Over the past decade, Republicans in the Legislature have repeatedly introduced legislation to require voters to show photo identification at the polls, only to watch the bills die in committees run by Democrats. Next year could be different with the Republican takeover of the House of Representatives in the election last week. With a 37-33 majority, House Republicans will be able to get a photo voter ID bill through that chamber. The question is what would happen to it upon arrival in the Senate, where Democrats retain a 25-17 voting edge. Republican Secretary of State Dianna Duran, who made her support of photo voter ID a major theme of her successful re-election campaign, believes there is a chance of Senate approval. Some Democratic senators may be rethinking their positions after the GOP grabbed control of the House for the first time in more than a half-century, Duran says.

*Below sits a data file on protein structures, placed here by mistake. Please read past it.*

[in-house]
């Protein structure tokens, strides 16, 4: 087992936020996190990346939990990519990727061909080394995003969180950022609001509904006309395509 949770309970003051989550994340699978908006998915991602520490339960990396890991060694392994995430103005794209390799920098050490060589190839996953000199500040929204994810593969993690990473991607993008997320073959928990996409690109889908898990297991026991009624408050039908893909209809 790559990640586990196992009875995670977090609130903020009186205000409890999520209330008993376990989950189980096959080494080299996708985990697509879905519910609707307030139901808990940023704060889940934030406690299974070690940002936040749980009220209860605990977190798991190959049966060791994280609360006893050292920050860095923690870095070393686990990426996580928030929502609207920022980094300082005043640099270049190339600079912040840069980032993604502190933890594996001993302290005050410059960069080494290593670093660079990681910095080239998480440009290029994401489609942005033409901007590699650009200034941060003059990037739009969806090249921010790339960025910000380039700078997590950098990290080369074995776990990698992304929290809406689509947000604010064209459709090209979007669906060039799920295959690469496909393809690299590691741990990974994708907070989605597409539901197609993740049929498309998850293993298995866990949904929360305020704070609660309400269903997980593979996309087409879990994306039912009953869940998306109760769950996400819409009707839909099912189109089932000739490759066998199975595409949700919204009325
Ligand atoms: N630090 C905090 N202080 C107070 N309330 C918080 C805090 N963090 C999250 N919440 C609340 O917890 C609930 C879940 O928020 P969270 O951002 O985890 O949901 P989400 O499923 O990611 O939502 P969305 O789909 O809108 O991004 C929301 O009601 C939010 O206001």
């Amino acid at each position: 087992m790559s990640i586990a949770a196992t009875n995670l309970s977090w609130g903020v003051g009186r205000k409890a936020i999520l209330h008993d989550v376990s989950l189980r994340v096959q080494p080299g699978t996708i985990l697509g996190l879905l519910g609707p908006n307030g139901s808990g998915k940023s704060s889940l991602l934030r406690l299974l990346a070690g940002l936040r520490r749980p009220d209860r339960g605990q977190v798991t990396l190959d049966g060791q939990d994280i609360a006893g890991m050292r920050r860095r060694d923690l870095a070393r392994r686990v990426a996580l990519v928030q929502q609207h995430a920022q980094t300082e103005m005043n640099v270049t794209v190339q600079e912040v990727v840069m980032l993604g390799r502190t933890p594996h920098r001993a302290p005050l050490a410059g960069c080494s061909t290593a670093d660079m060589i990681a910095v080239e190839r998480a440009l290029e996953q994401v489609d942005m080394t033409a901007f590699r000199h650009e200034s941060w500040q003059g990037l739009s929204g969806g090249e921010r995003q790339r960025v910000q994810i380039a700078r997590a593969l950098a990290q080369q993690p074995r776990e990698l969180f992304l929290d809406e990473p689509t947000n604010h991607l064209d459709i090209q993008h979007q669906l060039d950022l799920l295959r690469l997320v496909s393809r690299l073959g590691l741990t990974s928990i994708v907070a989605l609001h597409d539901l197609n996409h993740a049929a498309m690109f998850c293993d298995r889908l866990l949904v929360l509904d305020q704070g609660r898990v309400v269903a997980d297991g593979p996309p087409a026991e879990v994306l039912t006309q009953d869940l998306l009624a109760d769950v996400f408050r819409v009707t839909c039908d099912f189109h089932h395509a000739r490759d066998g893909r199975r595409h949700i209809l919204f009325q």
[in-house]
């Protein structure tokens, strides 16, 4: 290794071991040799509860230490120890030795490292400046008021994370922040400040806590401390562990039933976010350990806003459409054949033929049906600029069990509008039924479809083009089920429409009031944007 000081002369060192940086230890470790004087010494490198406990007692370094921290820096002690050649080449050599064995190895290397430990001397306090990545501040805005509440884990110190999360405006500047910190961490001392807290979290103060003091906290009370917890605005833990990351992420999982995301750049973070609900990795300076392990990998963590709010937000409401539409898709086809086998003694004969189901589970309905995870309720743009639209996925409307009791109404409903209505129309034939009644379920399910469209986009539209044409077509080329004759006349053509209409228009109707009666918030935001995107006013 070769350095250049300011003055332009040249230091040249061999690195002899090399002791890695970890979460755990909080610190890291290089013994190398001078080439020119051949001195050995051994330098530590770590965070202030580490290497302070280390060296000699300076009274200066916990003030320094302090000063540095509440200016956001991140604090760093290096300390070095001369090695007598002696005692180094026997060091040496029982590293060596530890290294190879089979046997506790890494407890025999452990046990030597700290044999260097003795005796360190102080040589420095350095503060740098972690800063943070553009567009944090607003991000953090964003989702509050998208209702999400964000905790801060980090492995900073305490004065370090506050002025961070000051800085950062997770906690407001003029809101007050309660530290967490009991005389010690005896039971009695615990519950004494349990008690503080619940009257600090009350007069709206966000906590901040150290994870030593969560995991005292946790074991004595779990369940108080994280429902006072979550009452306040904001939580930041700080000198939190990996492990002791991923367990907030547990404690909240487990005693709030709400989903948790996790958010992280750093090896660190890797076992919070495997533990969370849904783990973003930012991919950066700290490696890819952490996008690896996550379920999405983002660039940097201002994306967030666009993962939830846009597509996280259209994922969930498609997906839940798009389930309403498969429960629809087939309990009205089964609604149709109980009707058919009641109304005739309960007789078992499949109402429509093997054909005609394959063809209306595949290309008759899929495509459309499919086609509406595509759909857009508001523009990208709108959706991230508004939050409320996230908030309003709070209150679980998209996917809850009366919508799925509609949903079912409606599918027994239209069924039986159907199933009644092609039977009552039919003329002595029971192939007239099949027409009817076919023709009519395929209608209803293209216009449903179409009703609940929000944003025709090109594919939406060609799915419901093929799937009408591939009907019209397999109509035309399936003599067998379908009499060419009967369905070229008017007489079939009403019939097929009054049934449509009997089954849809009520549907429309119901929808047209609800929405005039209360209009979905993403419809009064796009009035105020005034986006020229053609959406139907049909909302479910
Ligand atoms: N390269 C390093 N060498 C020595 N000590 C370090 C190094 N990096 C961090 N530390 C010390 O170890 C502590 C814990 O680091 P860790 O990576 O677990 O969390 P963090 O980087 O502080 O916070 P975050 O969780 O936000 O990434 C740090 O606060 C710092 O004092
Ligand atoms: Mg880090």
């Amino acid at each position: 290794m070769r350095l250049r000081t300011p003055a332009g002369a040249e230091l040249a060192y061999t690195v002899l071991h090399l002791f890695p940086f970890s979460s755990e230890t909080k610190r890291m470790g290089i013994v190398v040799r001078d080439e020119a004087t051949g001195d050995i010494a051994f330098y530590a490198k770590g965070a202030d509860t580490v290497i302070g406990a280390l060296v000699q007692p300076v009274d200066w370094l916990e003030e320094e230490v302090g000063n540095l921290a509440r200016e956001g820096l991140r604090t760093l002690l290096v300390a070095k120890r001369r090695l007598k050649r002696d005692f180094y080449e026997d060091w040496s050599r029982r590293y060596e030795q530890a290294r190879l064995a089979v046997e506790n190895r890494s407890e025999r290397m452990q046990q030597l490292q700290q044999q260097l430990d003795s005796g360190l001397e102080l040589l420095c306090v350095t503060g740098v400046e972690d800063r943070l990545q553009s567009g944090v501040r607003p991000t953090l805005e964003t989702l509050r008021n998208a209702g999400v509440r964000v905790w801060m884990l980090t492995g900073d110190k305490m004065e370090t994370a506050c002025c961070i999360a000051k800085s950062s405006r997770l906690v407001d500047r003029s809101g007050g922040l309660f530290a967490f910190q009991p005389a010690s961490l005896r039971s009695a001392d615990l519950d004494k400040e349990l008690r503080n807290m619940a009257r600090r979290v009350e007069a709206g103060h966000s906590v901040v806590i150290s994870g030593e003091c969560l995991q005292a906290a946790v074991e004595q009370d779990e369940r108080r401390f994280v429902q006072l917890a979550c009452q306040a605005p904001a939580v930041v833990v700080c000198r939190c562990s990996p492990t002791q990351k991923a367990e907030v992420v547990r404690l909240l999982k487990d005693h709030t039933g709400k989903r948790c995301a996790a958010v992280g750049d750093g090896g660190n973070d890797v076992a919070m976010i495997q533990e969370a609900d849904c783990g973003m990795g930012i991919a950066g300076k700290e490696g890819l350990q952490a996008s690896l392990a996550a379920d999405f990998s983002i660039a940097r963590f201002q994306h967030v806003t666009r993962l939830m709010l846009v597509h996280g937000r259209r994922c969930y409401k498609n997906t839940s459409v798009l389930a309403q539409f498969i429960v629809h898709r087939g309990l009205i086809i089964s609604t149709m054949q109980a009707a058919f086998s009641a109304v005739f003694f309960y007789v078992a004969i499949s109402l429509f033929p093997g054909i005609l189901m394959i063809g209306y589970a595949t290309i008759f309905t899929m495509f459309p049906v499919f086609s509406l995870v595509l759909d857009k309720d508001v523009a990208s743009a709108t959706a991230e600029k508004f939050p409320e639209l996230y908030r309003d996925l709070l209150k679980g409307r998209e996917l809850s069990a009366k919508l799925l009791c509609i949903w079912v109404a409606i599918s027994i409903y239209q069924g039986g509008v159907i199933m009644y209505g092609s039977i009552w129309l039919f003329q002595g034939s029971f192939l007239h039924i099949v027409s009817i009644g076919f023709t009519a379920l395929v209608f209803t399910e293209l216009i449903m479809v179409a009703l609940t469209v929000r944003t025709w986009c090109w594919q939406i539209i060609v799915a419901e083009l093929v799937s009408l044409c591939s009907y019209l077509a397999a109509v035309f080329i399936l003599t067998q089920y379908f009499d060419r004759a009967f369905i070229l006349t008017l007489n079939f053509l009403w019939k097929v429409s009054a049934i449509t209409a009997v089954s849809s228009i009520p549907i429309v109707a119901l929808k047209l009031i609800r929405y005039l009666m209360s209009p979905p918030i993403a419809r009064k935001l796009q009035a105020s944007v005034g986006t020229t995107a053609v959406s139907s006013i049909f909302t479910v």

Also, Republican Gov. Susana Martinez, a supporter of photo voter ID, was re-elected by a wide margin and will be riding that voter support into the Legislature’s 60-day session beginning Jan. 20. “This is going to be a different year,” Duran says. Albuquerque voters in 2005 overwhelmingly approved a photo voter ID requirement for municipal elections.
Duran and other Republicans argue photo voter ID is needed in state elections to combat voter fraud. Democratic opponents argue that it would suppress voter turnout and that the problem of voter fraud is overblown.
Sen. Gerald Ortiz y Pino, D-Albuquerque, says he believes the Senate will remain firm against photo voter ID. “This is like a solution in search of a problem,” he says. “We’ve got plenty of people not voting as it as.”